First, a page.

However, conflict between the Advisory Board and the state Office of Addiction Services and Supports (OASAS) has slowed the recommendation process. In December 2022, OASAS rejected two of the Board’s recommendations on distribution of settlement funds to the Department of Health for harm reduction programs, including the use of funds to support overdose prevention centers. Substantial evidence exists regarding the efficacy of these centers. OASAS claims that the Board has no power to “direct or spend State monies”, despite the Board’s mission to recommend where and how funds from the settlements are to be spent. Instead OASAS chose to put the funds into a new state-run harm reduction unit.
Future Considerations and Strategies for States
As states continue to formulate and finalize their plans for how to use their share of the settlements, the Principles can serve as a tool to guide their process and decision-making and potentially help them avoid controversies such as what has occurred in Ohio and New York.
Principle One, Spend the Money to Save Lives, calls on jurisdictions to establish a dedicated fund in which to put all of the dollars that they get. If your jurisdiction does not yet have legislation, consider utilizing this model bill.
Principle Two, Use Evidence to Guide Spending, calls on jurisdictions to fund programs supported by evidence that will mitigate the opioid crisis and reduce its harmful effects. Juridictions should determine which evidence-based programs related to the core strategies are most needed to improve the lives of those affected by the epidemic.
Principle 5, Develop a Fair and Transparent Process for Deciding Where To Spend the Funding, calls for jurisdictions to get input from groups that touch different parts of the epidemic when developing their plans. Principle Five also calls for representation that reflects the diversity of affected communities when allocating funds.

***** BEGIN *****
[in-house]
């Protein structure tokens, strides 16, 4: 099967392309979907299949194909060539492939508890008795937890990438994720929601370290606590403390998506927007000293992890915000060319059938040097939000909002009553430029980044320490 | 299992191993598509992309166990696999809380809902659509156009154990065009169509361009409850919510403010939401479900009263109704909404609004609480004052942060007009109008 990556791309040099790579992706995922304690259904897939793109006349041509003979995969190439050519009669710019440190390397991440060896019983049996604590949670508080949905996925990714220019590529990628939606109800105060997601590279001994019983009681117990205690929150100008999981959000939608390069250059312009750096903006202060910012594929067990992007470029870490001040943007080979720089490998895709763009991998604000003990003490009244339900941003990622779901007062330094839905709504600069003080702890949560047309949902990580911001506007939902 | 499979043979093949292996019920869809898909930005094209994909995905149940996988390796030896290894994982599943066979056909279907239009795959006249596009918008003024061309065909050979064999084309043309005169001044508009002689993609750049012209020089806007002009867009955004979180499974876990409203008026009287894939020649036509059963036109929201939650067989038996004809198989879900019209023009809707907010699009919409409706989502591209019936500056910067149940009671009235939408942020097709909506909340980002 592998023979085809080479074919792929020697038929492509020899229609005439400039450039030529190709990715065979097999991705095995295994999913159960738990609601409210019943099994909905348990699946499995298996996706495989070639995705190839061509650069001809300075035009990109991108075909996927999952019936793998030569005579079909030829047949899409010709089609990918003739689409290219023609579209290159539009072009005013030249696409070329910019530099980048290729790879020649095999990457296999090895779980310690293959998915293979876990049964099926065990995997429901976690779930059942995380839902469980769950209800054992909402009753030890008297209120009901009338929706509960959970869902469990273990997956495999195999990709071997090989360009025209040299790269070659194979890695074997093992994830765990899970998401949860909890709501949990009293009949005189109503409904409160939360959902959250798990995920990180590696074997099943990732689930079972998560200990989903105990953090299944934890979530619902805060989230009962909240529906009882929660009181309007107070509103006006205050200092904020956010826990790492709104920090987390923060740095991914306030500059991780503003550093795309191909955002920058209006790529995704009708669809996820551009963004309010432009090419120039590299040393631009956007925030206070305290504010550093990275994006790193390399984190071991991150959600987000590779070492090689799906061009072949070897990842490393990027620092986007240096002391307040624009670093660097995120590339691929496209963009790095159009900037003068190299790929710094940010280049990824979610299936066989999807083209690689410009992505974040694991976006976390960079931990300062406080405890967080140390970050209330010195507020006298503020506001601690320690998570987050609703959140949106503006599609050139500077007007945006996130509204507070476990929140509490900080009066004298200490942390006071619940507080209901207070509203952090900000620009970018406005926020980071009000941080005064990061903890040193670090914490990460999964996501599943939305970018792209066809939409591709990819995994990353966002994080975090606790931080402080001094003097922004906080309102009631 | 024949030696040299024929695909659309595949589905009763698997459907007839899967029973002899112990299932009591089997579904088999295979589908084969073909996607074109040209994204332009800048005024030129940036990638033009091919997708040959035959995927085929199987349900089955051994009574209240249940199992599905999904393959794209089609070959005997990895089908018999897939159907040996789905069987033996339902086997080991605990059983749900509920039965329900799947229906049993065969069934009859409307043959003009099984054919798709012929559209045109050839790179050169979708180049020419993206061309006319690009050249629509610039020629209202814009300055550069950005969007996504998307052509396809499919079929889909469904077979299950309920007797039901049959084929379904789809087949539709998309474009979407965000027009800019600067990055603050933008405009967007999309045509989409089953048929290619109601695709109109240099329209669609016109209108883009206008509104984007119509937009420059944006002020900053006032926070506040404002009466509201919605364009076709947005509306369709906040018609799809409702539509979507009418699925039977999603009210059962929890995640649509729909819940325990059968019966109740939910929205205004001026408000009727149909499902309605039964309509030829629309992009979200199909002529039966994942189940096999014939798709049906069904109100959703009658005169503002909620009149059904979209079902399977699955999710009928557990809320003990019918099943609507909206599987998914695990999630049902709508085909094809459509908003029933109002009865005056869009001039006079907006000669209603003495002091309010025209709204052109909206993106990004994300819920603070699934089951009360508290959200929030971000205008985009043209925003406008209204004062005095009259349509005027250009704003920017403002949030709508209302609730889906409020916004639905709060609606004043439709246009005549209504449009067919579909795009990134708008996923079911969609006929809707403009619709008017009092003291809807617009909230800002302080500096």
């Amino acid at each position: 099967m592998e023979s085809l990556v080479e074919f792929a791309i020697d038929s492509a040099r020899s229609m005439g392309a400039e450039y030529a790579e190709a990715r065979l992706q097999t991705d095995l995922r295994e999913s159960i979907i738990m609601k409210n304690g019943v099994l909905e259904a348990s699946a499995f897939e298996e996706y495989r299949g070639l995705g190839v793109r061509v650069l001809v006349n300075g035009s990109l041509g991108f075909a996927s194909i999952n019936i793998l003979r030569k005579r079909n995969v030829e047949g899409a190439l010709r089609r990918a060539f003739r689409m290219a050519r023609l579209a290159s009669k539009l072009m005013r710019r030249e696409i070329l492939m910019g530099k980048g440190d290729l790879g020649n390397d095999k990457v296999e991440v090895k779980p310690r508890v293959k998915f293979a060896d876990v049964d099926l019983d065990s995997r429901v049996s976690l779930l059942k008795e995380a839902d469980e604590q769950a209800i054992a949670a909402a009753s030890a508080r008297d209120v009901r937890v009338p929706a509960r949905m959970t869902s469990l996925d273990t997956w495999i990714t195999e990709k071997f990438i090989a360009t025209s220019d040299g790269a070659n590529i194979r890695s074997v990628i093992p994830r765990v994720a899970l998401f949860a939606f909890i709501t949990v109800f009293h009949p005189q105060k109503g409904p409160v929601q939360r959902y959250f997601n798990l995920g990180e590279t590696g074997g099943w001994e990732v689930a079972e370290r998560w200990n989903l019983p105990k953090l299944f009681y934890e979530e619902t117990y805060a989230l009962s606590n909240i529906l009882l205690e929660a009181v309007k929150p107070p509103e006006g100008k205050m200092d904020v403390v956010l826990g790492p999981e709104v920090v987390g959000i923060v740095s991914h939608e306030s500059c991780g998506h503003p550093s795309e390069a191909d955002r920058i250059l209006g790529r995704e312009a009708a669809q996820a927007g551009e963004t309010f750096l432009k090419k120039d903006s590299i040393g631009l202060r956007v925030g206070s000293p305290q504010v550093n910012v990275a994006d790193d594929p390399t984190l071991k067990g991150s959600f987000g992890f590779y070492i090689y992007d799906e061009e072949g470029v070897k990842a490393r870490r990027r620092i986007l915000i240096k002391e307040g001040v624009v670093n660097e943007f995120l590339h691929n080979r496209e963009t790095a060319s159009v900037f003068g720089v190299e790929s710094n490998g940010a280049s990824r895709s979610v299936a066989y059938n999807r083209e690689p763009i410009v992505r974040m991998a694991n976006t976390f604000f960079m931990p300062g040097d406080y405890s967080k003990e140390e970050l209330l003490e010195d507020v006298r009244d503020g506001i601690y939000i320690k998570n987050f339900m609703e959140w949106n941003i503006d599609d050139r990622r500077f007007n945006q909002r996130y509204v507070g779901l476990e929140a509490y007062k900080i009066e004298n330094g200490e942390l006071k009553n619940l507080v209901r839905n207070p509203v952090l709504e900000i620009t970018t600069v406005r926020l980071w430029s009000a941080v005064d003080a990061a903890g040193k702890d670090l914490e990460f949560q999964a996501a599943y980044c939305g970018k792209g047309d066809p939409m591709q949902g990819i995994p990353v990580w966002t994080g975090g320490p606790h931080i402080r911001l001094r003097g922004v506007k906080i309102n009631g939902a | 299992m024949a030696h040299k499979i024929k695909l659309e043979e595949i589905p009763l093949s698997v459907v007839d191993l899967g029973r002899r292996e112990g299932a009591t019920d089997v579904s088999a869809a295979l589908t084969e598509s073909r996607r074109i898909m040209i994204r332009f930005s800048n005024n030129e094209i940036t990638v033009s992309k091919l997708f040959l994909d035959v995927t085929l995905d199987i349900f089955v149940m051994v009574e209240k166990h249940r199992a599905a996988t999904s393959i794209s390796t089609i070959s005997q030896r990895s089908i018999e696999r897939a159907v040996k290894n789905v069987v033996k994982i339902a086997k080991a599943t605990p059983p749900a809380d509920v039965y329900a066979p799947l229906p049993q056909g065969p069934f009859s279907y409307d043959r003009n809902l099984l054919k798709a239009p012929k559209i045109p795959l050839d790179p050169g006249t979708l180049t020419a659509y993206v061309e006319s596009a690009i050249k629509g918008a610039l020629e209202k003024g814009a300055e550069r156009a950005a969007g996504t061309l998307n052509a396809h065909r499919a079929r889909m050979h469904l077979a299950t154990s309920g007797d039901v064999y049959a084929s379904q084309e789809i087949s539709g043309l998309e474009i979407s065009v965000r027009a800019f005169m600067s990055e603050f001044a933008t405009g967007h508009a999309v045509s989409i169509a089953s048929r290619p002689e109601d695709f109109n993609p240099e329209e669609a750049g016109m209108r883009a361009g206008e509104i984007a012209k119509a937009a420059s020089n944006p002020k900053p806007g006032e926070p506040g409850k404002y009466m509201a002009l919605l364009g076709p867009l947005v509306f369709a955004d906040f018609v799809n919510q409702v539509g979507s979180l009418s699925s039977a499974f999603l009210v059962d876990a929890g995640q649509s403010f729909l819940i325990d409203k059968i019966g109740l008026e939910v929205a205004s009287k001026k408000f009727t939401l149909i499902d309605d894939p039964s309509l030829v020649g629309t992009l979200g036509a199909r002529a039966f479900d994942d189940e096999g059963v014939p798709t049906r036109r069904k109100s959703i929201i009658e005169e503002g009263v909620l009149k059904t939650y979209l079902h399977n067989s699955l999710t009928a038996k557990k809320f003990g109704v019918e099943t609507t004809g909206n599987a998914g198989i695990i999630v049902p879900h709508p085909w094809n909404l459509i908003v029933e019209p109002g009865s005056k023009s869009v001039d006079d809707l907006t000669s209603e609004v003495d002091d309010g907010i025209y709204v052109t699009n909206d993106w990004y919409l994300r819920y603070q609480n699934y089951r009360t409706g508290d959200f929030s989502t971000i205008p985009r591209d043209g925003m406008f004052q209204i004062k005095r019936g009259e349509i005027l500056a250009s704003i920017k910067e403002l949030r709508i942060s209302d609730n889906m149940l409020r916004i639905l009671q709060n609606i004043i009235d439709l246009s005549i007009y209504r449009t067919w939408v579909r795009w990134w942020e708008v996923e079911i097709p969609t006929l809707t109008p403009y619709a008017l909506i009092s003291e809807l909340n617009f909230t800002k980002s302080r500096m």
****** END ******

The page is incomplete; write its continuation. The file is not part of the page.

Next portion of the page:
States and local jurisdictions may want to consider consistent and continued engagement with their constituents about how they plan to use their settlement dollars. Some states have implemented procedures and ways to communicate with the public how they plan to use their opioid funds.
For example, New Hampshire requires state agencies involved with their Governor’s Commission on Alcohol and Drug Abuse Prevention to publicly report on state and federal funds they use for the opioid epidemic. North Carolina, Rhode Island, and New Jersey provide portals for residents to view data about the opioid crisis in their respective jurisdictions, as well as communicate their concerns and input on how to use the settlement funds. These strategies can help to improve transparency as decision-makers navigate the crucial decisions of how to spend their opioid settlement funds.
This post is written by Henry Larweh, a senior at the Johns Hopkins University double majoring in Public Health Studies and Biology. He is an intern on the Bloomberg Opioid Prevention Initiative’s Government Support Team working with the Principles to advise and recommend opioid mitigation policies and plans for states and local governments.